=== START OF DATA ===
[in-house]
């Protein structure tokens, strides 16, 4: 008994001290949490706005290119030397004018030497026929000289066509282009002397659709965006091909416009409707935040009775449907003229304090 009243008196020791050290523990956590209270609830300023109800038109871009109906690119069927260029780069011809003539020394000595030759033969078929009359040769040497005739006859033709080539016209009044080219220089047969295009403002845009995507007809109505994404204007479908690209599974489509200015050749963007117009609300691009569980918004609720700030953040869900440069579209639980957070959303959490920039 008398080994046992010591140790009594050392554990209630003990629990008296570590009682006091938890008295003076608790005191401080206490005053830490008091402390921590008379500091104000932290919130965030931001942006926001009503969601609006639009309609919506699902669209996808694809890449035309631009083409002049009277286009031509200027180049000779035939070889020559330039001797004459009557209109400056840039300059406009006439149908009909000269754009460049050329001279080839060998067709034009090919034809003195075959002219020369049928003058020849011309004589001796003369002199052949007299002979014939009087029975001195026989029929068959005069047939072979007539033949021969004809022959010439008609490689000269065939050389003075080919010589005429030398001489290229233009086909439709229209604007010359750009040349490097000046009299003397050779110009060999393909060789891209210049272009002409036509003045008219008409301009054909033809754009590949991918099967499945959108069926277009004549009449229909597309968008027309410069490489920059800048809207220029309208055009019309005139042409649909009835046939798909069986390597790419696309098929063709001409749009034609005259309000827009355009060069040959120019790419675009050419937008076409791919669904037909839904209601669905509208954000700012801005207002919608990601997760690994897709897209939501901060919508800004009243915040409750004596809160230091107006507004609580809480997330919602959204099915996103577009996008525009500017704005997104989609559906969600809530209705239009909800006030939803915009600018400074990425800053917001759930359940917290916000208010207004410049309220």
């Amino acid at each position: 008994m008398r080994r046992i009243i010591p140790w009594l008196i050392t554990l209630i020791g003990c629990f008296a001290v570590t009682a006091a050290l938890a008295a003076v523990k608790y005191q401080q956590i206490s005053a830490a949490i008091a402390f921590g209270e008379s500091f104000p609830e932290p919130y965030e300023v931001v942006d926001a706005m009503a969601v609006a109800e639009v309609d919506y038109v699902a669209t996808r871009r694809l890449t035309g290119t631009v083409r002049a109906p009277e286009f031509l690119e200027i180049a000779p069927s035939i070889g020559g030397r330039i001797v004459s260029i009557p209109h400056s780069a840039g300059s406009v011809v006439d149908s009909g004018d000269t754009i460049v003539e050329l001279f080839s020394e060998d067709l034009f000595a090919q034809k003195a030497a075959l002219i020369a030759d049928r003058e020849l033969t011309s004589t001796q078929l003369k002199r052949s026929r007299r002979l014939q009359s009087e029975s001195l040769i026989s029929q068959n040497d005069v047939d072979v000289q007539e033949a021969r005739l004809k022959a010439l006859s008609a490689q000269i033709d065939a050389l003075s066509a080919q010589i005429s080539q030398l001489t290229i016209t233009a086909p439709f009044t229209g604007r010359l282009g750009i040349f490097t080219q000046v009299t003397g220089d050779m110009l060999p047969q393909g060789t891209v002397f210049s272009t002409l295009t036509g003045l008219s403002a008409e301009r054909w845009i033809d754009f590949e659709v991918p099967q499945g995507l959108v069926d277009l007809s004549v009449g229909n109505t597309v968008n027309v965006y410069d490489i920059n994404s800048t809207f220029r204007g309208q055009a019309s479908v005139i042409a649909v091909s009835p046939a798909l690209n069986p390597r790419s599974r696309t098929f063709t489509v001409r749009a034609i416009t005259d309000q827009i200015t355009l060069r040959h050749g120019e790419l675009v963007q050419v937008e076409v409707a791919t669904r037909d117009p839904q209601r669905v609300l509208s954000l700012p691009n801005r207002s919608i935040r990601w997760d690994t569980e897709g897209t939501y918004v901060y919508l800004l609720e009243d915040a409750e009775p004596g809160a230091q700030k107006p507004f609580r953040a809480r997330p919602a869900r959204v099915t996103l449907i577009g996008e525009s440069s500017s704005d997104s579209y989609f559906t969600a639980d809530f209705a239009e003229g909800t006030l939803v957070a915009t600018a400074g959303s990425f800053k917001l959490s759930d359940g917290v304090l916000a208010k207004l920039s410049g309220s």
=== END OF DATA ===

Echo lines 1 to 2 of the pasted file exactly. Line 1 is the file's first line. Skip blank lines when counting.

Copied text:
[in-house]
């Protein structure tokens, strides 16, 4: 008994001290949490706005290119030397004018030497026929000289066509282009002397659709965006091909416009409707935040009775449907003229304090 009243008196020791050290523990956590209270609830300023109800038109871009109906690119069927260029780069011809003539020394000595030759033969078929009359040769040497005739006859033709080539016209009044080219220089047969295009403002845009995507007809109505994404204007479908690209599974489509200015050749963007117009609300691009569980918004609720700030953040869900440069579209639980957070959303959490920039 008398080994046992010591140790009594050392554990209630003990629990008296570590009682006091938890008295003076608790005191401080206490005053830490008091402390921590008379500091104000932290919130965030931001942006926001009503969601609006639009309609919506699902669209996808694809890449035309631009083409002049009277286009031509200027180049000779035939070889020559330039001797004459009557209109400056840039300059406009006439149908009909000269754009460049050329001279080839060998067709034009090919034809003195075959002219020369049928003058020849011309004589001796003369002199052949007299002979014939009087029975001195026989029929068959005069047939072979007539033949021969004809022959010439008609490689000269065939050389003075080919010589005429030398001489290229233009086909439709229209604007010359750009040349490097000046009299003397050779110009060999393909060789891209210049272009002409036509003045008219008409301009054909033809754009590949991918099967499945959108069926277009004549009449229909597309968008027309410069490489920059800048809207220029309208055009019309005139042409649909009835046939798909069986390597790419696309098929063709001409749009034609005259309000827009355009060069040959120019790419675009050419937008076409791919669904037909839904209601669905509208954000700012801005207002919608990601997760690994897709897209939501901060919508800004009243915040409750004596809160230091107006507004609580809480997330919602959204099915996103577009996008525009500017704005997104989609559906969600809530209705239009909800006030939803915009600018400074990425800053917001759930359940917290916000208010207004410049309220």